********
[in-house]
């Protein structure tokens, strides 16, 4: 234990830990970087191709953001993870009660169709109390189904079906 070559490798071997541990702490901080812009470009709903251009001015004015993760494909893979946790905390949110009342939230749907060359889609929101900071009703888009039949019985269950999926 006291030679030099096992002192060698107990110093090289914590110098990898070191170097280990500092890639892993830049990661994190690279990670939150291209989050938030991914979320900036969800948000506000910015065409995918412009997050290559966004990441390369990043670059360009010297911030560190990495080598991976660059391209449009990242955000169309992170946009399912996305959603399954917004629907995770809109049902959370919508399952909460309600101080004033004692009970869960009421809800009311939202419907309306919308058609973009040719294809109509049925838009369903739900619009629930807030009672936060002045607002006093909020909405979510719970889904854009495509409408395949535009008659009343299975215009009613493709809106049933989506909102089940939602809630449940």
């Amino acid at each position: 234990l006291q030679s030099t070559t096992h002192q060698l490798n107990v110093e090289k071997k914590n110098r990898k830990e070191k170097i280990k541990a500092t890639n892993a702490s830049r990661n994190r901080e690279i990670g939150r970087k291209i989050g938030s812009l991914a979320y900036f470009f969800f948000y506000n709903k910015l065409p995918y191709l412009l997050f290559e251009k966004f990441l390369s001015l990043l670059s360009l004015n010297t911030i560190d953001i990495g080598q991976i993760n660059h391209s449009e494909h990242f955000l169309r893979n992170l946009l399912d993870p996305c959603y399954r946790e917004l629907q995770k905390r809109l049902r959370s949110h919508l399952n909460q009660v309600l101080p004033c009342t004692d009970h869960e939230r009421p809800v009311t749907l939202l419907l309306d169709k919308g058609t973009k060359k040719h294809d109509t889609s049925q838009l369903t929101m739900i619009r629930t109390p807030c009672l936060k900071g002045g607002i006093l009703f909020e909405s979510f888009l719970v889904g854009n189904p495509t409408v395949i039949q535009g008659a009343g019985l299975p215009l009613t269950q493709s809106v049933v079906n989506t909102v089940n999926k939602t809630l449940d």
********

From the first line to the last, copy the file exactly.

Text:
[in-house]
């Protein structure tokens, strides 16, 4: 234990830990970087191709953001993870009660169709109390189904079906 070559490798071997541990702490901080812009470009709903251009001015004015993760494909893979946790905390949110009342939230749907060359889609929101900071009703888009039949019985269950999926 006291030679030099096992002192060698107990110093090289914590110098990898070191170097280990500092890639892993830049990661994190690279990670939150291209989050938030991914979320900036969800948000506000910015065409995918412009997050290559966004990441390369990043670059360009010297911030560190990495080598991976660059391209449009990242955000169309992170946009399912996305959603399954917004629907995770809109049902959370919508399952909460309600101080004033004692009970869960009421809800009311939202419907309306919308058609973009040719294809109509049925838009369903739900619009629930807030009672936060002045607002006093909020909405979510719970889904854009495509409408395949535009008659009343299975215009009613493709809106049933989506909102089940939602809630449940």
């Amino acid at each position: 234990l006291q030679s030099t070559t096992h002192q060698l490798n107990v110093e090289k071997k914590n110098r990898k830990e070191k170097i280990k541990a500092t890639n892993a702490s830049r990661n994190r901080e690279i990670g939150r970087k291209i989050g938030s812009l991914a979320y900036f470009f969800f948000y506000n709903k910015l065409p995918y191709l412009l997050f290559e251009k966004f990441l390369s001015l990043l670059s360009l004015n010297t911030i560190d953001i990495g080598q991976i993760n660059h391209s449009e494909h990242f955000l169309r893979n992170l946009l399912d993870p996305c959603y399954r946790e917004l629907q995770k905390r809109l049902r959370s949110h919508l399952n909460q009660v309600l101080p004033c009342t004692d009970h869960e939230r009421p809800v009311t749907l939202l419907l309306d169709k919308g058609t973009k060359k040719h294809d109509t889609s049925q838009l369903t929101m739900i619009r629930t109390p807030c009672l936060k900071g002045g607002i006093l009703f909020e909405s979510f888009l719970v889904g854009n189904p495509t409408v395949i039949q535009g008659a009343g019985l299975p215009l009613t269950q493709s809106v049933v079906n989506t909102v089940n999926k939602t809630l449940d």